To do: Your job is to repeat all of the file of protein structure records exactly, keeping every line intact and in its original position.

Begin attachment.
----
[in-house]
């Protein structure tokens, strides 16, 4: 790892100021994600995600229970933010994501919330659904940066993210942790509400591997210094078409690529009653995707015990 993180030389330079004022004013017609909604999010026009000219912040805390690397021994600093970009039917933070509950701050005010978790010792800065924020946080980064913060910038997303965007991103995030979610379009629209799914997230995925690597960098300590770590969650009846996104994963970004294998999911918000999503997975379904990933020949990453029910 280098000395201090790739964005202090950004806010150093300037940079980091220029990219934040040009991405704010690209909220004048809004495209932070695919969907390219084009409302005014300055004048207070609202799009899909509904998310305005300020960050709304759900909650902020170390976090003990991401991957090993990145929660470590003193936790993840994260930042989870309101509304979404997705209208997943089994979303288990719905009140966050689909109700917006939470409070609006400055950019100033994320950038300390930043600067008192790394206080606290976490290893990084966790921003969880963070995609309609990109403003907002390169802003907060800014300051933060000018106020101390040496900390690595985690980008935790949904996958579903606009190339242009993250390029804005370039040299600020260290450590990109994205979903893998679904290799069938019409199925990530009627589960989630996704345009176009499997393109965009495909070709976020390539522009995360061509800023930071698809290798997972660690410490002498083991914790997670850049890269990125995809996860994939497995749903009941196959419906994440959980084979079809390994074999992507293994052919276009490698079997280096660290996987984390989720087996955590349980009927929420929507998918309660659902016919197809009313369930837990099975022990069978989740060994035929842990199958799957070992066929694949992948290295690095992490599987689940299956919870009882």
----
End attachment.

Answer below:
[in-house]
């Protein structure tokens, strides 16, 4: 790892100021994600995600229970933010994501919330659904940066993210942790509400591997210094078409690529009653995707015990 993180030389330079004022004013017609909604999010026009000219912040805390690397021994600093970009039917933070509950701050005010978790010792800065924020946080980064913060910038997303965007991103995030979610379009629209799914997230995925690597960098300590770590969650009846996104994963970004294998999911918000999503997975379904990933020949990453029910 280098000395201090790739964005202090950004806010150093300037940079980091220029990219934040040009991405704010690209909220004048809004495209932070695919969907390219084009409302005014300055004048207070609202799009899909509904998310305005300020960050709304759900909650902020170390976090003990991401991957090993990145929660470590003193936790993840994260930042989870309101509304979404997705209208997943089994979303288990719905009140966050689909109700917006939470409070609006400055950019100033994320950038300390930043600067008192790394206080606290976490290893990084966790921003969880963070995609309609990109403003907002390169802003907060800014300051933060000018106020101390040496900390690595985690980008935790949904996958579903606009190339242009993250390029804005370039040299600020260290450590990109994205979903893998679904290799069938019409199925990530009627589960989630996704345009176009499997393109965009495909070709976020390539522009995360061509800023930071698809290798997972660690410490002498083991914790997670850049890269990125995809996860994939497995749903009941196959419906994440959980084979079809390994074999992507293994052919276009490698079997280096660290996987984390989720087996955590349980009927929420929507998918309660659902016919197809009313369930837990099975022990069978989740060994035929842990199958799957070992066929694949992948290295690095992490599987689940299956919870009882």